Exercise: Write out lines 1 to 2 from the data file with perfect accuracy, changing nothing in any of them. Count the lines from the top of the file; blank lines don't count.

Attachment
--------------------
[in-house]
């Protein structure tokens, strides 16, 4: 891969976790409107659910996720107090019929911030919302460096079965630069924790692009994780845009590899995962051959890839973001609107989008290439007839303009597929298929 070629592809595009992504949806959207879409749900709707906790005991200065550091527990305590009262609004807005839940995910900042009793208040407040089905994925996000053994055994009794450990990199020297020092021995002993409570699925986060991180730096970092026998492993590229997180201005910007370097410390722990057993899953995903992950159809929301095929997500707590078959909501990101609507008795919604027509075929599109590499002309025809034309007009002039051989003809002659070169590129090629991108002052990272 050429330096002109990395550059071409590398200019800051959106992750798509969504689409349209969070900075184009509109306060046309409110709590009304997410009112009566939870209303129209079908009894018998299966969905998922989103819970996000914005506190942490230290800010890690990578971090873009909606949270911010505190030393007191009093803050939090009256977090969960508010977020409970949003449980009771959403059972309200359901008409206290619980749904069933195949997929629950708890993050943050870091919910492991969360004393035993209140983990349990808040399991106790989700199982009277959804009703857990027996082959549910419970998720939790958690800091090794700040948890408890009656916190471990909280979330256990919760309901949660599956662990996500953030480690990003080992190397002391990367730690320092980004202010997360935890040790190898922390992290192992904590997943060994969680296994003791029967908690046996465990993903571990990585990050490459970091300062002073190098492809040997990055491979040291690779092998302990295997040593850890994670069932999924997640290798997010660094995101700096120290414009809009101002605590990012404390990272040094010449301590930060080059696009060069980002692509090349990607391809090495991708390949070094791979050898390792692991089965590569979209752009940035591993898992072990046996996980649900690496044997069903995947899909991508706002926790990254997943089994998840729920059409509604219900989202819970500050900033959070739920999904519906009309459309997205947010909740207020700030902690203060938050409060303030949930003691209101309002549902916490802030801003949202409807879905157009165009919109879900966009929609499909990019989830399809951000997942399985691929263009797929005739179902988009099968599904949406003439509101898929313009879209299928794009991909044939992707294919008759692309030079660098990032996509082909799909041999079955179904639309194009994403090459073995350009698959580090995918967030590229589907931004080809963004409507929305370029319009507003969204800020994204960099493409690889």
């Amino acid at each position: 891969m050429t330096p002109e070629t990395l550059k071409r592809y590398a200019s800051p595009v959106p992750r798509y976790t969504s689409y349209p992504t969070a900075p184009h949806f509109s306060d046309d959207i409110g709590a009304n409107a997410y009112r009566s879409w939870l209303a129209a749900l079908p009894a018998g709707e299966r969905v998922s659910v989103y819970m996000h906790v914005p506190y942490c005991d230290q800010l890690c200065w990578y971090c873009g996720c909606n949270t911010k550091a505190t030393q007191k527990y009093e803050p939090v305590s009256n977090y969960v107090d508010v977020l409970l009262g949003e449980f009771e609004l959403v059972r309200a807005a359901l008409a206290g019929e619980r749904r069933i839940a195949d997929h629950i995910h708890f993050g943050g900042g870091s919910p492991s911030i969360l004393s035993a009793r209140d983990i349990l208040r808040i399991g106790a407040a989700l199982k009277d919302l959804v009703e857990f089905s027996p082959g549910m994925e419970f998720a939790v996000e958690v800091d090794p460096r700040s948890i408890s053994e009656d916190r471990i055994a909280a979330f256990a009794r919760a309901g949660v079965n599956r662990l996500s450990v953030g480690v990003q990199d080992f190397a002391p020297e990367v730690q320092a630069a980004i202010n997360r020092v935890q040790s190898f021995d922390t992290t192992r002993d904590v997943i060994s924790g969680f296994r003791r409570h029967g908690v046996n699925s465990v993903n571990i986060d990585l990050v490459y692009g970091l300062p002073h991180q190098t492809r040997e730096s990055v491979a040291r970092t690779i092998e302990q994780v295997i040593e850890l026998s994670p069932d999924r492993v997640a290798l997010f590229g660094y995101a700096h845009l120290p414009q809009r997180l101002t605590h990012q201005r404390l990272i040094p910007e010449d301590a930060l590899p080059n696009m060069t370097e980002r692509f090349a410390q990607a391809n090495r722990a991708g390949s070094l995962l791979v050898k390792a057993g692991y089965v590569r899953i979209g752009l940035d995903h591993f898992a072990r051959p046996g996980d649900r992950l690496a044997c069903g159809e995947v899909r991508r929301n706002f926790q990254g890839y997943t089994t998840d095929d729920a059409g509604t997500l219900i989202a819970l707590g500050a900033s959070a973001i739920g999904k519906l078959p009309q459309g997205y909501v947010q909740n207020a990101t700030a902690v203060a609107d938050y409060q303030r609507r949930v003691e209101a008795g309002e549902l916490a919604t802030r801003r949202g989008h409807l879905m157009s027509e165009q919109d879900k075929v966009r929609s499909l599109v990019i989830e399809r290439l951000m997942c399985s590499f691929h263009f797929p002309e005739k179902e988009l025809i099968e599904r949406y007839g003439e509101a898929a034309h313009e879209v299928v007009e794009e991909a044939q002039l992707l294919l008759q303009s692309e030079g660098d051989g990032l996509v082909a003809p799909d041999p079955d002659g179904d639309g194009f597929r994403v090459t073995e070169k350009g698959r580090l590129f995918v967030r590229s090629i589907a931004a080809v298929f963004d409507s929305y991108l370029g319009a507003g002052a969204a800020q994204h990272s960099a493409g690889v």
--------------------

[in-house]
């Protein structure tokens, strides 16, 4: 891969976790409107659910996720107090019929911030919302460096079965630069924790692009994780845009590899995962051959890839973001609107989008290439007839303009597929298929 070629592809595009992504949806959207879409749900709707906790005991200065550091527990305590009262609004807005839940995910900042009793208040407040089905994925996000053994055994009794450990990199020297020092021995002993409570699925986060991180730096970092026998492993590229997180201005910007370097410390722990057993899953995903992950159809929301095929997500707590078959909501990101609507008795919604027509075929599109590499002309025809034309007009002039051989003809002659070169590129090629991108002052990272 050429330096002109990395550059071409590398200019800051959106992750798509969504689409349209969070900075184009509109306060046309409110709590009304997410009112009566939870209303129209079908009894018998299966969905998922989103819970996000914005506190942490230290800010890690990578971090873009909606949270911010505190030393007191009093803050939090009256977090969960508010977020409970949003449980009771959403059972309200359901008409206290619980749904069933195949997929629950708890993050943050870091919910492991969360004393035993209140983990349990808040399991106790989700199982009277959804009703857990027996082959549910419970998720939790958690800091090794700040948890408890009656916190471990909280979330256990919760309901949660599956662990996500953030480690990003080992190397002391990367730690320092980004202010997360935890040790190898922390992290192992904590997943060994969680296994003791029967908690046996465990993903571990990585990050490459970091300062002073190098492809040997990055491979040291690779092998302990295997040593850890994670069932999924997640290798997010660094995101700096120290414009809009101002605590990012404390990272040094010449301590930060080059696009060069980002692509090349990607391809090495991708390949070094791979050898390792692991089965590569979209752009940035591993898992072990046996996980649900690496044997069903995947899909991508706002926790990254997943089994998840729920059409509604219900989202819970500050900033959070739920999904519906009309459309997205947010909740207020700030902690203060938050409060303030949930003691209101309002549902916490802030801003949202409807879905157009165009919109879900966009929609499909990019989830399809951000997942399985691929263009797929005739179902988009099968599904949406003439509101898929313009879209299928794009991909044939992707294919008759692309030079660098990032996509082909799909041999079955179904639309194009994403090459073995350009698959580090995918967030590229589907931004080809963004409507929305370029319009507003969204800020994204960099493409690889």